The U.S. Department of Labor projects that the number of jobs requiring training in science, technology, engineering and math will grow by 13 percent through 2020.

The Bureau of Labor Statistics reports that the median wage for STEM-related jobs is $76,000.

In an effort to make young people more aware of the STEM fields, the Leavenworth Rotary Club is hosting its third annual First City Science Fair.

The event will be all day Wednesday at the University of Saint Mary.

There will be sessions in Miege Hall and McGilley Field House on campus.

Eighth-grade students from three middle schools will participate in the science fair. The schools are Warren Middle School, Patton Junior High School and Lansing Middle School.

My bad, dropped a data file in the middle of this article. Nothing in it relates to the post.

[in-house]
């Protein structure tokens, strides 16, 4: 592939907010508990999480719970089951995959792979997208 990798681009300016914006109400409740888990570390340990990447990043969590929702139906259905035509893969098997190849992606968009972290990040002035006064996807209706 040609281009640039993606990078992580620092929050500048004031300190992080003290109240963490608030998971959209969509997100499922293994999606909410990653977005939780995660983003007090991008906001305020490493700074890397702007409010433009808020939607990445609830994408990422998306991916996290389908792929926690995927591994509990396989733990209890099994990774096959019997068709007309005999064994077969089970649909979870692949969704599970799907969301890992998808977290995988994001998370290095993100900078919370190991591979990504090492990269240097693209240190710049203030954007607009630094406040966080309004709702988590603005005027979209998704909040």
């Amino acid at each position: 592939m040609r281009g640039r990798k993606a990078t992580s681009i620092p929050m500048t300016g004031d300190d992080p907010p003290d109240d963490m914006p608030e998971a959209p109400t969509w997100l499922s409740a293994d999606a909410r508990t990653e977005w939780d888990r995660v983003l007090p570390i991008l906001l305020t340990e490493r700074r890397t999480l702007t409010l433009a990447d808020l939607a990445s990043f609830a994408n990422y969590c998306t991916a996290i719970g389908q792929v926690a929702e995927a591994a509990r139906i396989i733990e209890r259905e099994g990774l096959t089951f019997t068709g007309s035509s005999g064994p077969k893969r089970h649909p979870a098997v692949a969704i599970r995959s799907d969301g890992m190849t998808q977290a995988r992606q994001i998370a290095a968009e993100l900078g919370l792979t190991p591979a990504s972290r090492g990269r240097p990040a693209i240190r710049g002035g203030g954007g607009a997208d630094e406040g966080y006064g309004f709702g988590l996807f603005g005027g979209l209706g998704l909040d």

Organizers are expecting approximately 675 students to participate.

“We do this to try to interest students in STEM careers at a stage when they can make the right decisions about what classes they should be taking,” said Matt Nojonen, one of the organizers of the event. Nojonen is the director of the Leavenworth Public Library and a member of the Leavenworth Rotary.

Subject matter experts, agency professionals and university instructors will lead more than one dozen sessions.

The sessions cover a wide range of STEM-related activities. Nojonen said each of the sessions are designed so that students can get a hands-on experience.

Students will learn about crime scene forensics, robotics, telemedicine, aquaponics, drones, alternative energy and more.

Nojonen said the science fair would not be possible without the support of sponsors and the cooperation of the University of Saint Mary.

Nojonen said several USM students will volunteer as guides for the science fair, leading the middle school students to the different classrooms.

Twitter: @LVTimesRountree